Just because one might have a high pain tolerance, that does not mean they should remain in painful situations.

Copyright © Gwen Randall-Young, All Rights Reserved. Contact us if you would like permission to reprint.

Reparenting Ourselves

“The way we were treated as small children is the way we treat ourselves the rest of our lives: with cruelty or with tenderness and protection.”

                                                                                                ~ Alice Miller

Sometimes people who are outwardly successful in most areas of their lives, still do not feel good about themselves. No amount of external success can change that. Often the roots of this problem go back to the way that person was treated as a child. Obviously, childhood abuse leaves scars.

Even if the child was not abused, other subtle forms of devaluing may continue to haunt an individual throughout life. Being ignored, rejected, or left out in the early years creates a deep sense of not being good or important enough.

Even more subtle are the negative effects that occur when parents project their feelings, ideas, and dreams upon their children. In order to survive and be loved, the child learns to obey: to try to be the person the parents want him or her to be. This requires that the child repress his or her own feelings, and stifle attempts to be himself or herself.

The result, too often, is depression, reduced vitality, and loss of self. This is particularly noticeable during adolescence, when the child’s biological imperative is to explore and experience his or her individuality and uniqueness. This begins with a need to differentiate from one’s parents. What appears as teen conformity is the group effort to distinguish itself from the previous generation. Having done that, individuals will then make an effort to express their uniqueness within their group.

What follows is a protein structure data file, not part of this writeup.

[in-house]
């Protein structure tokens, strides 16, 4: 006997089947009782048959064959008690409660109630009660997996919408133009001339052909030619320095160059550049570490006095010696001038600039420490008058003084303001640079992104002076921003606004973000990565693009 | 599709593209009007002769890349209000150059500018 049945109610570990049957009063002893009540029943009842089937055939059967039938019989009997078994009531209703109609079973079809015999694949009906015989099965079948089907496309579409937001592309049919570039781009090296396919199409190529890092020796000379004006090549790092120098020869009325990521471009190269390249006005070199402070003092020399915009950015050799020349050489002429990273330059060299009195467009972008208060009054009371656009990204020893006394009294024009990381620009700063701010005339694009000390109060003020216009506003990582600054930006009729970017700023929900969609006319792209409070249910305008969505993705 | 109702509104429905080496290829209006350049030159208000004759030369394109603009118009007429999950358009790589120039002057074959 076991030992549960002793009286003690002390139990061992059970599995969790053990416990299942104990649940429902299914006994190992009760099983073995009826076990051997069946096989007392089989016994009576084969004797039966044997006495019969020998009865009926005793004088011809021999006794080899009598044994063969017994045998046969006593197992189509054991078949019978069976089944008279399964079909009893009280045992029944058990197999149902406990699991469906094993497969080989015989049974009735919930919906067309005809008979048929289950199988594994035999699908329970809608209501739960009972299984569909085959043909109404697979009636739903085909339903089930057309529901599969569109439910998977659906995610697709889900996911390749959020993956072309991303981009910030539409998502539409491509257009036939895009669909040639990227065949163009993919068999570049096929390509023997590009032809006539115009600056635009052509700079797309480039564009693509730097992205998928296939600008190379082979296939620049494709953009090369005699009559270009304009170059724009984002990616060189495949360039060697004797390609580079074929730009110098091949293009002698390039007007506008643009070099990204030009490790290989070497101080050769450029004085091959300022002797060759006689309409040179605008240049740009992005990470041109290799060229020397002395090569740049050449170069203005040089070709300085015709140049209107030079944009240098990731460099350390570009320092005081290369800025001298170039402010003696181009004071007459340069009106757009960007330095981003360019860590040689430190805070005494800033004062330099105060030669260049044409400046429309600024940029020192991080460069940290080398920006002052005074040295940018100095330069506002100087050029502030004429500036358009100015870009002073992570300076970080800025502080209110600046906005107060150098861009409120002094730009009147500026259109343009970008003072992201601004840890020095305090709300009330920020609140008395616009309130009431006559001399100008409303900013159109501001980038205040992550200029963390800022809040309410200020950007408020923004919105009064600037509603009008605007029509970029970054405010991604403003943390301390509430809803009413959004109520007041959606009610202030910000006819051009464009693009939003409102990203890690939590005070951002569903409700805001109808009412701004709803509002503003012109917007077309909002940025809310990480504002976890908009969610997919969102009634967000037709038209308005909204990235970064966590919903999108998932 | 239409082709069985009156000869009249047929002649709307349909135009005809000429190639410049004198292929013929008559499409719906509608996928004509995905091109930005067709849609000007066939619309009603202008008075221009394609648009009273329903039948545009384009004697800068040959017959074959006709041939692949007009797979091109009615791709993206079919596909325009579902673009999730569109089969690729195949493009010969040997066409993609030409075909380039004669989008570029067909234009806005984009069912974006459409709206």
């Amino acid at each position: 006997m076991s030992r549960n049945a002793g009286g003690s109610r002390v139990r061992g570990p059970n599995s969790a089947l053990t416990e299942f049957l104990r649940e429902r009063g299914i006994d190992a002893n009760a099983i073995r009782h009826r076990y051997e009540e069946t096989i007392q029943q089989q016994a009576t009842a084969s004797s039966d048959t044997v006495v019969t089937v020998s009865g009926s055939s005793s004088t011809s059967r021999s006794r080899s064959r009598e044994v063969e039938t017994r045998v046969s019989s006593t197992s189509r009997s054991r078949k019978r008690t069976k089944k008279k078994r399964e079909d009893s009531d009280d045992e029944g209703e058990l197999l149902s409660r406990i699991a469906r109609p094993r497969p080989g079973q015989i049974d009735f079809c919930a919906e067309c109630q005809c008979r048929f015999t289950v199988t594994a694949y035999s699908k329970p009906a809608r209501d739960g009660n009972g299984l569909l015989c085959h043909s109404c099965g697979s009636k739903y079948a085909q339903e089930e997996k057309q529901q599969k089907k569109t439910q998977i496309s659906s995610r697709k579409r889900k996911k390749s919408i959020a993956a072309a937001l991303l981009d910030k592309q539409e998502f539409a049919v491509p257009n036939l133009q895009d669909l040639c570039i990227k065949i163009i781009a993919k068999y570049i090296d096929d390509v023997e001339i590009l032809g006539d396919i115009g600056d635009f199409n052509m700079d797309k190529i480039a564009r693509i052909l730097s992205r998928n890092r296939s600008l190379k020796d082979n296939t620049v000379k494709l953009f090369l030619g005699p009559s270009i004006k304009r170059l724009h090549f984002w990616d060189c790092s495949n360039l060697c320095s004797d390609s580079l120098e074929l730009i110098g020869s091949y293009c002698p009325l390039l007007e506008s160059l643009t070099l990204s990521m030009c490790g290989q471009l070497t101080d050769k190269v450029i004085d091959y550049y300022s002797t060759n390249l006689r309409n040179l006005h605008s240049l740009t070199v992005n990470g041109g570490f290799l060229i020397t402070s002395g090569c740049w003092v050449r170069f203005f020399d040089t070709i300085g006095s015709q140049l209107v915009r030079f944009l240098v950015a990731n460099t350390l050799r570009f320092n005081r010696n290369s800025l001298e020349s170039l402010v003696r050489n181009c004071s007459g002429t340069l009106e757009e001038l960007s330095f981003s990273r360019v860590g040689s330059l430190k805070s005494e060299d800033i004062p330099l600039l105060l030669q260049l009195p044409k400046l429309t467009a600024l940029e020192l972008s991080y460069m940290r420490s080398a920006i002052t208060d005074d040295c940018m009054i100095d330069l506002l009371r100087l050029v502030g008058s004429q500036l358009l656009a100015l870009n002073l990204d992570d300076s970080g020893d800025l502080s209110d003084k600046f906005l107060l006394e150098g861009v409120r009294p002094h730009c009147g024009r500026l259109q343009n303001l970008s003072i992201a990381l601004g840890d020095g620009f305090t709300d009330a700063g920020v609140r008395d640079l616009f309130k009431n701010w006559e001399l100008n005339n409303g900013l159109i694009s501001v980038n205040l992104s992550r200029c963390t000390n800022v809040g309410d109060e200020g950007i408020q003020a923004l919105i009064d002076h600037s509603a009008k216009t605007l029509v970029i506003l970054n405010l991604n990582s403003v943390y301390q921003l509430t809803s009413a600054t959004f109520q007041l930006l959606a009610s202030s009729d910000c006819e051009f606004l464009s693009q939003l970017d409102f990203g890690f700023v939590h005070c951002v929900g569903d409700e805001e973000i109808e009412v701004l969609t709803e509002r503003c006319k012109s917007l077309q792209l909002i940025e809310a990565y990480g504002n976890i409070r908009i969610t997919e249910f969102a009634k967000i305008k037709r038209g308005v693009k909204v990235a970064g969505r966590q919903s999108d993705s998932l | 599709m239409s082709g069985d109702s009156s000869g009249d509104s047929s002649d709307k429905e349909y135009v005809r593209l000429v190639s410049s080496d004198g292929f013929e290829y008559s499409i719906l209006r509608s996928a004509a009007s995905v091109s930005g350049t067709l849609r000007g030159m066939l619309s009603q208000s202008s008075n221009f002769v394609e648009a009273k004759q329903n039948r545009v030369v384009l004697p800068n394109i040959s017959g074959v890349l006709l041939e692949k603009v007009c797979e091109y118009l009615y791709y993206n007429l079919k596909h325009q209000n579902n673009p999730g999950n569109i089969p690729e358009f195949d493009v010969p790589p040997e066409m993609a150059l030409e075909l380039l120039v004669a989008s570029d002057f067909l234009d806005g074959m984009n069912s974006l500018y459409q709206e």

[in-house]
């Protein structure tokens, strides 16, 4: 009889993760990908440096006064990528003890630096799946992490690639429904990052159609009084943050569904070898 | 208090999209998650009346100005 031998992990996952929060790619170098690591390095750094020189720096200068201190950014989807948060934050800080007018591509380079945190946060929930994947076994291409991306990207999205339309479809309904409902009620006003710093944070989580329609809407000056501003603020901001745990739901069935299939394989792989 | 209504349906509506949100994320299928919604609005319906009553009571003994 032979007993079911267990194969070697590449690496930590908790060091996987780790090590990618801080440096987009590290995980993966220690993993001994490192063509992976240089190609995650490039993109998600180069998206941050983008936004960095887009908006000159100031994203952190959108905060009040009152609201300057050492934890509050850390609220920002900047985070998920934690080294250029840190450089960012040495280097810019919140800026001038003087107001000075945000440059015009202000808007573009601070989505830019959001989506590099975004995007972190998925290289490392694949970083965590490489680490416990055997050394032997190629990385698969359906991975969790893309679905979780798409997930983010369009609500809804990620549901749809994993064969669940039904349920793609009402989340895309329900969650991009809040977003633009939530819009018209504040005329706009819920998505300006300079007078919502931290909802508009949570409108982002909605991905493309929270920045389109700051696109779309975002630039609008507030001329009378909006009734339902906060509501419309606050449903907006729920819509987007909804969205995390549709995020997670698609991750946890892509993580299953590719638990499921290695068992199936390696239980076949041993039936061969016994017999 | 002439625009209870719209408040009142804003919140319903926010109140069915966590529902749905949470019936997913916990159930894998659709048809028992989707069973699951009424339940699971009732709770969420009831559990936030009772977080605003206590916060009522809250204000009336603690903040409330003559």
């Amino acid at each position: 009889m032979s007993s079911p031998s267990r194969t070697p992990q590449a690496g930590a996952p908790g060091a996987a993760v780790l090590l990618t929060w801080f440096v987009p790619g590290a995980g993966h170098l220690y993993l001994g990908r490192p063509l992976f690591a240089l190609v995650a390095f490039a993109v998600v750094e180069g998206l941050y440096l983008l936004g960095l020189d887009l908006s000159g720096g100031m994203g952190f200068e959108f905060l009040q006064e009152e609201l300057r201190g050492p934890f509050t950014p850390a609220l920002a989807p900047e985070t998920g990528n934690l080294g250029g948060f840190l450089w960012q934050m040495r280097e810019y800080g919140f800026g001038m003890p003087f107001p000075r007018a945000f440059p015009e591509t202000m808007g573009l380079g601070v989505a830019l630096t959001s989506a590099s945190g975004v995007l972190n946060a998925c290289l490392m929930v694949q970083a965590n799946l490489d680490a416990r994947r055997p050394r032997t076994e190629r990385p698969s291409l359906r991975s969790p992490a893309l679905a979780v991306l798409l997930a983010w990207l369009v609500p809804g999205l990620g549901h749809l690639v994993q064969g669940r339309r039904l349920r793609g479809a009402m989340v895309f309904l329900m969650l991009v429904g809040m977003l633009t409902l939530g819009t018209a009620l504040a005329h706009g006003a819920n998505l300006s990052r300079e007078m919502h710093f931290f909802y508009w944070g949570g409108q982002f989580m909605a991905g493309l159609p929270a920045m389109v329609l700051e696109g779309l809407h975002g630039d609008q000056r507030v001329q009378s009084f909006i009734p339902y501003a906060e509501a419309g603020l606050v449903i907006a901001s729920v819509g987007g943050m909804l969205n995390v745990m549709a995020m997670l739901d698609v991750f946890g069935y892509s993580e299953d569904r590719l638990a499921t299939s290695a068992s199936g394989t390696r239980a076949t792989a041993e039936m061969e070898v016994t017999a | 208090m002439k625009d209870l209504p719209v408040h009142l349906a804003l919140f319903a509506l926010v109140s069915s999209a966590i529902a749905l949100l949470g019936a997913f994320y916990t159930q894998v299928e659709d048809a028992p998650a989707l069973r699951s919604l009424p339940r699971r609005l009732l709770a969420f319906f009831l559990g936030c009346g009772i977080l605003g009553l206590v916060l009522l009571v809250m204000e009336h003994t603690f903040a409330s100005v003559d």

Rather than honoring the child’s right to be oneself, and in their well-meaning attempts to “train” children, parents often instill humiliation, shame fear and guilt. They inadvertently reduce the child’s ability to make crucial perceptions later in life. Ironically, the adult ends up either feeling guilty for expressing true feelings or lives a life trying to please others.

The way to heal built-in patterns, is to recognize the doubts or self-criticisms are messages formed when we were children, based on our experiences.

Then, working to become the all-loving, nurturing and supportive mother/father to our own inner child. We only counteract the old beliefs by forming new ones.

If we do not do this, our inner voice is not really ours, but rather we are parroting negative ideas we picked up along the way. Another complication comes when we project those negative beliefs on to another: “You think I am dumb!” “My friends don’t really like me.” “No one really cares about me.”